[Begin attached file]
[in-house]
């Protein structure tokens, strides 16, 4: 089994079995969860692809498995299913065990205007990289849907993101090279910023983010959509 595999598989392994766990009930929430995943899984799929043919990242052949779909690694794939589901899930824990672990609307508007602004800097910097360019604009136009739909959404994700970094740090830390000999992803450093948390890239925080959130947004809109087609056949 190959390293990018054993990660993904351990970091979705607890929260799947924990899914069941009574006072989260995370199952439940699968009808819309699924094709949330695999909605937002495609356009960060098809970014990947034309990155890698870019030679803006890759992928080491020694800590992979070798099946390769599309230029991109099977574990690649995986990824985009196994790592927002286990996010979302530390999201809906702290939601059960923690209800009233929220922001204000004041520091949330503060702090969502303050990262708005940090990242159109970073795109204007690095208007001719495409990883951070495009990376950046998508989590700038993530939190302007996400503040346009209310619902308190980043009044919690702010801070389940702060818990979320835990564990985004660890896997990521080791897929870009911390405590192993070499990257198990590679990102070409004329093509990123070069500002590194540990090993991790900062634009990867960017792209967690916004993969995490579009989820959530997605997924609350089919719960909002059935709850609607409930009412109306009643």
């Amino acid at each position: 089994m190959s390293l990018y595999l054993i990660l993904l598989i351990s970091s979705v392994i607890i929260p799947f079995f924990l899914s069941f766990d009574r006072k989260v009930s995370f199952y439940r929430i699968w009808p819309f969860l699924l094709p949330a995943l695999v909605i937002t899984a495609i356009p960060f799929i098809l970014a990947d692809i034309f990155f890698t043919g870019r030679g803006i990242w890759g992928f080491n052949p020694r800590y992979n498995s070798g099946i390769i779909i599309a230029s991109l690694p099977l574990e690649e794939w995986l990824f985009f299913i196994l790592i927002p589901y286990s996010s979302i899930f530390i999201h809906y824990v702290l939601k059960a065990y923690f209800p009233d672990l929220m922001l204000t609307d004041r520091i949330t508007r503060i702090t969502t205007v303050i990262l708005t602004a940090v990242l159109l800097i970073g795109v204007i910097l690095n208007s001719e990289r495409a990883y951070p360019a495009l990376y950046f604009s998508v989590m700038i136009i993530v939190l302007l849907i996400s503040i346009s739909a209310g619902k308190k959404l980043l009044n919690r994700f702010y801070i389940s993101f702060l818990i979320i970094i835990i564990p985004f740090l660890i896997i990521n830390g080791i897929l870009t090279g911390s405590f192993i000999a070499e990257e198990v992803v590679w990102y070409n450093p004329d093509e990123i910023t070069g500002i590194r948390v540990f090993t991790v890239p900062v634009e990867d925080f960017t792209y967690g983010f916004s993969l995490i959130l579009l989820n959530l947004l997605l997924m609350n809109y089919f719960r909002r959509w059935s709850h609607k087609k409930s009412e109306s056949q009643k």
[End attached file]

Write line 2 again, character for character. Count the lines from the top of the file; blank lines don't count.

């Protein structure tokens, strides 16, 4: 089994079995969860692809498995299913065990205007990289849907993101090279910023983010959509 595999598989392994766990009930929430995943899984799929043919990242052949779909690694794939589901899930824990672990609307508007602004800097910097360019604009136009739909959404994700970094740090830390000999992803450093948390890239925080959130947004809109087609056949 190959390293990018054993990660993904351990970091979705607890929260799947924990899914069941009574006072989260995370199952439940699968009808819309699924094709949330695999909605937002495609356009960060098809970014990947034309990155890698870019030679803006890759992928080491020694800590992979070798099946390769599309230029991109099977574990690649995986990824985009196994790592927002286990996010979302530390999201809906702290939601059960923690209800009233929220922001204000004041520091949330503060702090969502303050990262708005940090990242159109970073795109204007690095208007001719495409990883951070495009990376950046998508989590700038993530939190302007996400503040346009209310619902308190980043009044919690702010801070389940702060818990979320835990564990985004660890896997990521080791897929870009911390405590192993070499990257198990590679990102070409004329093509990123070069500002590194540990090993991790900062634009990867960017792209967690916004993969995490579009989820959530997605997924609350089919719960909002059935709850609607409930009412109306009643």